Bill Brodell

Bill Brodell is pictured at the 2001 Wisconsin PGA Professional Championship.

As a junior golfer at Butte des Morts Country Club in Appleton, J.P. Hayes often popped into the golf shop to ask Bill Brodell, the club professional, to come out to the practice range and watch him hit a few balls.

Hayes, who would go on to win twice on the PGA Tour, can’t remember Brodell ever saying no.

“This was when I was a kid and I didn’t know how busy he could possibly be,” Hayes said. “If he had something going on, he’d say, ‘Hey, give me 10 minutes and I’ll be out there.’ Sure enough, he would always come out. If I asked for 10 minutes, he would give me an hour.

“That’s such a quality to have, to give somebody your time, especially a kid. And he just did that every time I asked.”

William G. “Bill” Brodell, the head professional at Butte des Morts CC for 32 years and a dominant player in the Wisconsin PGA Section in the 1980s, died Friday after dealing with various forms of cancer for 22 years. He was 70.

Brodell, who lived in Hortonville, is survived by his wife, Holly, sons Charlie and Brian and granddaughter Sydney.

“He suffered a lot,” Brian Brodell said. “He battled for years. Last December, over a year ago, he didn’t think he was going to make it. The cancer stabilized for a while, but then it spread too much to the bones and metastasized all over. He just couldn’t fight it any longer.”

A Milwaukee native, Brodell attended high school and junior college in Milwaukee and graduated from the University of Arkansas, where he was a member of the golf team. He served his PGA apprenticeship in the Chicago area, where he met Holly. The two were married in 1978 and two years later he was named head golf professional at Butte des Morts CC.

A terrific player, Brodell won the 1986 Wisconsin State Open at Racine Country Club. He also won the WPGA Professional Championship twice (1986, ’89) and the WPGA Match Play title twice (1982, ’85). He was the section’s player of the year four consecutive years (1985-’88).

“He was an incredible player,” said Joe Stadler, the WPGA executive director. “He played 34 rounds in the (national) PGA Professional Championship, which is impressive.”

Eddie Terasa, the longtime PGA professional at North Hills Country Club in Menomonee Falls, went toe-to-toe with Brodell many times in tournaments in the 1980s.

"He was somebody I looked up to because he had won multiple player of the year awards," Terasa said. "And that really wasn't the reason why I looked up to him. He loved his family. He was the consummate professional. Nobody ever had a bad word to say about him.

"His game was similar to mine in that neither of us was going to overpower a golf course. He had to manage his game. He was an awesome putter. And the other thing that impressed me was, yes, he was a great champion, but he was so compassionate if he came in second. After I beat him at a couple events, I would get a call or a note from him. That always meant the world to me."

Brodell’s biggest claim to fame as a player, however, was making a hole-in-one in the second round of the 1982 U.S. Open at Pebble Beach Golf Links. He aced the fifth hole, which then measured 165 yards.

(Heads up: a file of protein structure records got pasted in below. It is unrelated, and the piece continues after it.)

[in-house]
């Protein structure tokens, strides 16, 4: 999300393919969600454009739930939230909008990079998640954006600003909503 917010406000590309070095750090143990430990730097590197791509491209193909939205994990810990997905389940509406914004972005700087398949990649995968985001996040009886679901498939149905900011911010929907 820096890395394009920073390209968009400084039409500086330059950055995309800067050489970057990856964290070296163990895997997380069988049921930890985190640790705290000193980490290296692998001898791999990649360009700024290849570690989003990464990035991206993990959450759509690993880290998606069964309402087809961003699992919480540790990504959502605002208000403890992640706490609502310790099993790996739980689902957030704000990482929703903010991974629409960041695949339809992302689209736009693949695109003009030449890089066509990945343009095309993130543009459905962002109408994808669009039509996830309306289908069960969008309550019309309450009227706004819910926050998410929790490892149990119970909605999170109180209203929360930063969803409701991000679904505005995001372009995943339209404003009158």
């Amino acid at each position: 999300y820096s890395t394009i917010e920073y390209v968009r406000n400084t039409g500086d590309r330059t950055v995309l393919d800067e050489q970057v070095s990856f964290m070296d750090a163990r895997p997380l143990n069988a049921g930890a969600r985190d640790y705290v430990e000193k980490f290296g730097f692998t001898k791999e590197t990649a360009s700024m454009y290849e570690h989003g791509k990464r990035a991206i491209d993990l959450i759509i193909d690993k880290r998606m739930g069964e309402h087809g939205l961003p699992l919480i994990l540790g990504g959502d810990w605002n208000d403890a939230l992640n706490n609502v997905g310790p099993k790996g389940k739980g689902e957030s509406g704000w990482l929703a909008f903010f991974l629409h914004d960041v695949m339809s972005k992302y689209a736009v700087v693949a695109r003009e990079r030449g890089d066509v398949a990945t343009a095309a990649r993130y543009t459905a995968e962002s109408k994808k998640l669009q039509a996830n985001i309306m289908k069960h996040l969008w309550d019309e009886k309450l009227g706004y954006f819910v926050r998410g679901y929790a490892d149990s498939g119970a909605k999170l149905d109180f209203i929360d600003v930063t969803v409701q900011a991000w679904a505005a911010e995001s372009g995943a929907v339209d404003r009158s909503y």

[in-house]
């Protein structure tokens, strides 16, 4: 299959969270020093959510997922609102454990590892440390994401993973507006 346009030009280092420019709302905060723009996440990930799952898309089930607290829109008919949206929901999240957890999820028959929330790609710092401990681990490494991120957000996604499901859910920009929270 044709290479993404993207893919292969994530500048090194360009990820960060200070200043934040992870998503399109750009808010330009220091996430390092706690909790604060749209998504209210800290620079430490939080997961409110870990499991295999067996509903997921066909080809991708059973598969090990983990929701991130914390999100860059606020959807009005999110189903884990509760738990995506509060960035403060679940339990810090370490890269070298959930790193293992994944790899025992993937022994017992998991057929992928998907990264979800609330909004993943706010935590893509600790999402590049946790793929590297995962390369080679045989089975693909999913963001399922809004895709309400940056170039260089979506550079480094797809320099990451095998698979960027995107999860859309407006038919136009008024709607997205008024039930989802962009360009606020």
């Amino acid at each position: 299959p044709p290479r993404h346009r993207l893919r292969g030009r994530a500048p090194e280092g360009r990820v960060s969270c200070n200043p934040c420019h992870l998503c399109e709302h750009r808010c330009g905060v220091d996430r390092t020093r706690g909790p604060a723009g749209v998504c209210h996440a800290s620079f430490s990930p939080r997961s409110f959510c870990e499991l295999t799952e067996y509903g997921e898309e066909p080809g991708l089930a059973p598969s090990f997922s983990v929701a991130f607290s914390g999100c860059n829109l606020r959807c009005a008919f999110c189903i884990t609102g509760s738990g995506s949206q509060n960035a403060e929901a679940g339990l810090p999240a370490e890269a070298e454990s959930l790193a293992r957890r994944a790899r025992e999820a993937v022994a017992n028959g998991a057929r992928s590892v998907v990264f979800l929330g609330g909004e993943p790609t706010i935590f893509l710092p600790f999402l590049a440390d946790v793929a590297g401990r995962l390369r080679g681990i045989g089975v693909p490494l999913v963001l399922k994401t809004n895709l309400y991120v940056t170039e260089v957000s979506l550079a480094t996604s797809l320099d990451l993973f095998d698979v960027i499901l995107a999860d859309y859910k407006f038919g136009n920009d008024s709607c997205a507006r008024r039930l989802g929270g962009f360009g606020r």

“It was a big thrill,” he said in a 2010 story in the Milwaukee Journal Sentinel. “It was the first big professional event I ever qualified for. Any time a club pro gets in a U.S. Open, it’s a milestone. I was very excited.”

Brodell shot 87-79 and missed the cut. He didn’t stay for the weekend because his wife was pregnant with Brian.

“He had his hole-in-one on June 18th and I was born the 25th,” said Brian, who played golf at the University of Wisconsin, won the 2003 State Amateur and now is the PGA general manager at X Golf Mequon.

Bill Brodell also qualified for the 1988 PGA Championship, making him the rare Wisconsin club professional who played in both the PGA and the U.S. Open. He served on the WPGA board of directors and in 2004 was elected to the Wisconsin Golf Hall of Fame.

During his long tenure at Butte des Morts CC, he mentored dozens of young players and aspiring PGA professionals.

“I can think of a lot of people, not just myself and J.P.,” Brian Brodell said. “A lot of people went to my dad for advice. It’s humbling. I’ve gotten so many emails, text messages and social media messages. I can’t get back to every one of them but I’ll do my best.”

Said Hayes, “There were probably three or four people in my career that kind of gave selflessly of themselves to make sure I had everything that I needed as far as instruction and encouragement, and Bill was one of them. If I spent a half hour with Bill before I got on the road for a tournament, it was like I got a Vitamin B-12 shot. He was very encouraging. Just a great person.”

In later years, Brodell renewed his love of nature by spending much of his free time hunting and fishing. He enjoyed annual trips to pursue deer, bear, elk and turkey with friends and family.

In lieu of flowers, the family requests that memorial contributions be made to Theda Care at Home Hospice, 3000 E. College Ave., Appleton, WI 54911. In honoring Bill’s wishes, there will be a private gathering with family and close friends to celebrate his life at a later date.

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